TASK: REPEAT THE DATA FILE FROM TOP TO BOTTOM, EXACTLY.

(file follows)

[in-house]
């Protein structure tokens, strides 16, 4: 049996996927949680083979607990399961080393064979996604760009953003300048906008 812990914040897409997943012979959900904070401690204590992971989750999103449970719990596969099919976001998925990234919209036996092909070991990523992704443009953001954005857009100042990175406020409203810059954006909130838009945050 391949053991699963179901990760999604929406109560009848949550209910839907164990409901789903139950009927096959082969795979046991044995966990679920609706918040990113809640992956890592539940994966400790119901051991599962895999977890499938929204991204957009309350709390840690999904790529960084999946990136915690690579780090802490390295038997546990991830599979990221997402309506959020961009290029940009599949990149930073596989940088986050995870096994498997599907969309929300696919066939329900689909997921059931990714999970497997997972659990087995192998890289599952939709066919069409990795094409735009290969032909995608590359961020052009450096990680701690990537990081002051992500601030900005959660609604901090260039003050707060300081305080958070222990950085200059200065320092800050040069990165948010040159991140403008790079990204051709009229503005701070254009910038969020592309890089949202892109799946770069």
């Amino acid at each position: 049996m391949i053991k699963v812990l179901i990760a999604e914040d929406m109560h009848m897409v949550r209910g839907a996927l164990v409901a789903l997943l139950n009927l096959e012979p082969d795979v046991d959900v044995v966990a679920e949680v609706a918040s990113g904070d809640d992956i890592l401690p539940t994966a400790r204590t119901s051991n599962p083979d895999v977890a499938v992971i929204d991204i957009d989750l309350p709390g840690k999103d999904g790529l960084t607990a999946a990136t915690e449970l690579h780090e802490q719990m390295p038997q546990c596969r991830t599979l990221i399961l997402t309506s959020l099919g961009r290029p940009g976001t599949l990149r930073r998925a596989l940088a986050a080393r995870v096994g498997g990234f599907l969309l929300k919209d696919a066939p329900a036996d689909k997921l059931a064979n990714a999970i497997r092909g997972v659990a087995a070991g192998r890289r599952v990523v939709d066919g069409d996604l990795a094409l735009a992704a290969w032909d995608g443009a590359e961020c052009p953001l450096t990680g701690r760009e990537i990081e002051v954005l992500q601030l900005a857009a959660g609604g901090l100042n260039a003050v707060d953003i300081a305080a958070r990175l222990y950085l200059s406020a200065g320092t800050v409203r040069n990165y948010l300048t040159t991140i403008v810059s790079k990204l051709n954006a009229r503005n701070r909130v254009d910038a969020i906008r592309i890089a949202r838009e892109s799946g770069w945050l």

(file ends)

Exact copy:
[in-house]
């Protein structure tokens, strides 16, 4: 049996996927949680083979607990399961080393064979996604760009953003300048906008 812990914040897409997943012979959900904070401690204590992971989750999103449970719990596969099919976001998925990234919209036996092909070991990523992704443009953001954005857009100042990175406020409203810059954006909130838009945050 391949053991699963179901990760999604929406109560009848949550209910839907164990409901789903139950009927096959082969795979046991044995966990679920609706918040990113809640992956890592539940994966400790119901051991599962895999977890499938929204991204957009309350709390840690999904790529960084999946990136915690690579780090802490390295038997546990991830599979990221997402309506959020961009290029940009599949990149930073596989940088986050995870096994498997599907969309929300696919066939329900689909997921059931990714999970497997997972659990087995192998890289599952939709066919069409990795094409735009290969032909995608590359961020052009450096990680701690990537990081002051992500601030900005959660609604901090260039003050707060300081305080958070222990950085200059200065320092800050040069990165948010040159991140403008790079990204051709009229503005701070254009910038969020592309890089949202892109799946770069």
């Amino acid at each position: 049996m391949i053991k699963v812990l179901i990760a999604e914040d929406m109560h009848m897409v949550r209910g839907a996927l164990v409901a789903l997943l139950n009927l096959e012979p082969d795979v046991d959900v044995v966990a679920e949680v609706a918040s990113g904070d809640d992956i890592l401690p539940t994966a400790r204590t119901s051991n599962p083979d895999v977890a499938v992971i929204d991204i957009d989750l309350p709390g840690k999103d999904g790529l960084t607990a999946a990136t915690e449970l690579h780090e802490q719990m390295p038997q546990c596969r991830t599979l990221i399961l997402t309506s959020l099919g961009r290029p940009g976001t599949l990149r930073r998925a596989l940088a986050a080393r995870v096994g498997g990234f599907l969309l929300k919209d696919a066939p329900a036996d689909k997921l059931a064979n990714a999970i497997r092909g997972v659990a087995a070991g192998r890289r599952v990523v939709d066919g069409d996604l990795a094409l735009a992704a290969w032909d995608g443009a590359e961020c052009p953001l450096t990680g701690r760009e990537i990081e002051v954005l992500q601030l900005a857009a959660g609604g901090l100042n260039a003050v707060d953003i300081a305080a958070r990175l222990y950085l200059s406020a200065g320092t800050v409203r040069n990165y948010l300048t040159t991140i403008v810059s790079k990204l051709n954006a009229r503005n701070r909130v254009d910038a969020i906008r592309i890089a949202r838009e892109s799946g770069w945050l």